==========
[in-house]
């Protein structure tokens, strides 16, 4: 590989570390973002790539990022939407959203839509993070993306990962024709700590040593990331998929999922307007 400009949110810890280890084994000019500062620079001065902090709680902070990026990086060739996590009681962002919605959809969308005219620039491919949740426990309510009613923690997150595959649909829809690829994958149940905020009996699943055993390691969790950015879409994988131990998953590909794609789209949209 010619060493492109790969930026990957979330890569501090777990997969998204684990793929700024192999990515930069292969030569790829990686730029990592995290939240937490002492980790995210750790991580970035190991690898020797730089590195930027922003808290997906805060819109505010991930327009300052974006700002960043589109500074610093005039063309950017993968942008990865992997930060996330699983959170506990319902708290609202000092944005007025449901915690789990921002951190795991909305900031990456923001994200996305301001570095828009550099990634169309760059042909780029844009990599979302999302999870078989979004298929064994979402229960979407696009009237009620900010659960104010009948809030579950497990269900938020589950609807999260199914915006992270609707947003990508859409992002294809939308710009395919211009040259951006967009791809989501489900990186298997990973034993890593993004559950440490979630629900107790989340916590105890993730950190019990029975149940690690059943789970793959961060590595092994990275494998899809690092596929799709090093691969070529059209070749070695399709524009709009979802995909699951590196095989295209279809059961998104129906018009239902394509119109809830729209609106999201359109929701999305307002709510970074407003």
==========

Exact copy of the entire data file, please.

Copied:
[in-house]
């Protein structure tokens, strides 16, 4: 590989570390973002790539990022939407959203839509993070993306990962024709700590040593990331998929999922307007 400009949110810890280890084994000019500062620079001065902090709680902070990026990086060739996590009681962002919605959809969308005219620039491919949740426990309510009613923690997150595959649909829809690829994958149940905020009996699943055993390691969790950015879409994988131990998953590909794609789209949209 010619060493492109790969930026990957979330890569501090777990997969998204684990793929700024192999990515930069292969030569790829990686730029990592995290939240937490002492980790995210750790991580970035190991690898020797730089590195930027922003808290997906805060819109505010991930327009300052974006700002960043589109500074610093005039063309950017993968942008990865992997930060996330699983959170506990319902708290609202000092944005007025449901915690789990921002951190795991909305900031990456923001994200996305301001570095828009550099990634169309760059042909780029844009990599979302999302999870078989979004298929064994979402229960979407696009009237009620900010659960104010009948809030579950497990269900938020589950609807999260199914915006992270609707947003990508859409992002294809939308710009395919211009040259951006967009791809989501489900990186298997990973034993890593993004559950440490979630629900107790989340916590105890993730950190019990029975149940690690059943789970793959961060590595092994990275494998899809690092596929799709090093691969070529059209070749070695399709524009709009979802995909699951590196095989295209279809059961998104129906018009239902394509119109809830729209609106999201359109929701999305307002709510970074407003």